My Top (Non-Trendy) Yoga Tips || Mayim Bialik

My Top (Non-Trendy) Yoga Tips || Mayim Bialik


– I do a lot of videos about things that other people like which I don’t like, such as musicals or The Little Mermaid, but here’s something I love which a lot of people hate, yoga. Now, I know what you’re thinking. Yoga is for rich California
hippies who eat tofu and granola and who can barely make
it up a flight of stairs for lack of protein and iron. Or maybe you’re thinking,
I can’t sit in a pose. I can’t sit still, it’s not for me. If you think you hate yoga,
that probably means you need it. I wasn’t always a yoga lover. I started taking yoga when I
was an undergraduate at UCLA. Yoga was completely foreign to me, but I really liked the
sophisticated and strenuous poses. They required strength and patience. And surprisingly, I liked
the calm, reassuring things that my yoga teacher would say to us. I was a high-strung type
A neuroscience student, and the notion of being calm or reassured about anything was not
part of my curriculum. But I was open to it, and it felt good. Cut to getting pregnant with my first son. I switched to prenatal yoga. It was wonderful in a different way. It was specifically designed to prepare my mind and my body for the rigors of natural labor. So I had my first son and then my second. Yoga was put not only on the back burner, but off of the oven
and out of the kitchen. As I nursed babies and
mashed up beans into paste for countless dinners for toddlers, yoga became the hot new trend. Meanwhile, I just wished that I could find some
time for myself again. Cut to getting divorced. A good friend of mine who
I spent a lot of time with during my divorce lived
near a yoga studio. I went with her one day and was amazed that my body remembered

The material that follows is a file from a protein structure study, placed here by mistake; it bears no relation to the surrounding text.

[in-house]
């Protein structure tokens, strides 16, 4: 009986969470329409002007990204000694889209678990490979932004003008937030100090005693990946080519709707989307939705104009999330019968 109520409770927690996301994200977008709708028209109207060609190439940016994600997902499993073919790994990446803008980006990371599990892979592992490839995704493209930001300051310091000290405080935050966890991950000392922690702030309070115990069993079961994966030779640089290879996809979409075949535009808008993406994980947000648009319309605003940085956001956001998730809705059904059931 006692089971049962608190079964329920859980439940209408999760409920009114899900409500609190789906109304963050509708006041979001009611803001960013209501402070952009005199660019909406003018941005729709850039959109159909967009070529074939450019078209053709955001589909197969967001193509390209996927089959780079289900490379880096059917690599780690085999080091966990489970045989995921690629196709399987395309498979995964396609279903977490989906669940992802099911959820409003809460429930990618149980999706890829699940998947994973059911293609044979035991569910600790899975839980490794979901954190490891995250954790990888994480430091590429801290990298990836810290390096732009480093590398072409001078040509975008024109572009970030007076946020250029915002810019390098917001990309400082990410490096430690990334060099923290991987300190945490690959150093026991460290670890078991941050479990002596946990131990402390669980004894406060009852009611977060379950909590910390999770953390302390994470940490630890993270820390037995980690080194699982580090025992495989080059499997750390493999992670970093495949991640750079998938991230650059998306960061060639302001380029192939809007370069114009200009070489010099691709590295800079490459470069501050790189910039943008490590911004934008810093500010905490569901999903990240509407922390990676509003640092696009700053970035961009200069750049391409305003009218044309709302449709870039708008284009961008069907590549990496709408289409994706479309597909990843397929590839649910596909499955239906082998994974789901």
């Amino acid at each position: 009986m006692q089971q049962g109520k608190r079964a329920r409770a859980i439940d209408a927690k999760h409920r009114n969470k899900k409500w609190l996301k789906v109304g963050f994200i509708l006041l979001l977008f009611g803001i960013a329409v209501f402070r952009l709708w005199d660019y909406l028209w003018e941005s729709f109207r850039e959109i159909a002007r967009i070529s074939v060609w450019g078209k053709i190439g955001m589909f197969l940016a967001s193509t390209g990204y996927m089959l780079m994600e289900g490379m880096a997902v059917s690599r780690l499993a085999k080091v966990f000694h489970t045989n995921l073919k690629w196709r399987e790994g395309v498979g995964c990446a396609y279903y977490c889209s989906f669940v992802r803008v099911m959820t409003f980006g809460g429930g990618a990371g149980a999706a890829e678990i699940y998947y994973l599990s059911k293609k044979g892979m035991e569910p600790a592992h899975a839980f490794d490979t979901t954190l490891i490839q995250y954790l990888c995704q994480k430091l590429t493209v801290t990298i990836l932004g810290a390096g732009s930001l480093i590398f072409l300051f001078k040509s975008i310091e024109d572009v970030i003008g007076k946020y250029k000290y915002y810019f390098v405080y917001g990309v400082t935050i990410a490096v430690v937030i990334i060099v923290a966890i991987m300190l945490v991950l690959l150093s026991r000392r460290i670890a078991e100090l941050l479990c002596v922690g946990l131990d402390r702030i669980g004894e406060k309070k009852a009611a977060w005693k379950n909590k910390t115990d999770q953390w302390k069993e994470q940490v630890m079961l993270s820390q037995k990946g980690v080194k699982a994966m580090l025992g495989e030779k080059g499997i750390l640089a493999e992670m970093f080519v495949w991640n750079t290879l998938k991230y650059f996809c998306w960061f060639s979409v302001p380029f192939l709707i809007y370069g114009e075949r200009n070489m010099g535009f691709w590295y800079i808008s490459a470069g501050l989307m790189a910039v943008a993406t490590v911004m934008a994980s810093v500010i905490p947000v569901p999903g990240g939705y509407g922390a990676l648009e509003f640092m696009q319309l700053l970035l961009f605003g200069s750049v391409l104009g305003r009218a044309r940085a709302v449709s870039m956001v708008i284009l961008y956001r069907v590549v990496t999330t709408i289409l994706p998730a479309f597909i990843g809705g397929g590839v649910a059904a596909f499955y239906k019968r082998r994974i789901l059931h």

how to do these poses. It felt so good to remember how to breathe and cultivate calm as I worked
through difficult things. But work got in the way again. This past holiday season, I reassessed my body and
my mind and, yes, my soul. I made the commitment to go back to yoga, not hot yoga, not nude
yoga, which is a thing. Don’t look it up, or maybe do. Not power yoga, which emphasizes
fat burning and cardio. Just good old-fashioned
vinyasas, hatha yoga, poses, simple yoga, quiet, calm, serenity, strength. Here are my tips for yoga success. Number one, don’t do yoga in Los Angeles. With all due respect to the
lovely ladies of Los Angeles, for someone with social
anxiety and body image issues, going into a yoga class in
Los Angeles is basically like lining yourself
up next to the fittest, most beautiful women on the planet. They wear all of the hippest yoga clothes which kind of sometimes
look like lingerie. They have their nails done. Some people come in in full
makeup, full hair done. Doesn’t work for me. I feel terrible about myself ’cause I’m constantly comparing myself to women all of the time. It’s me, it’s not them. I know I shouldn’t be focused on them. I should just be focused on myself. But guess what, I’m not perfect. Progress, not perfection. I take class outside of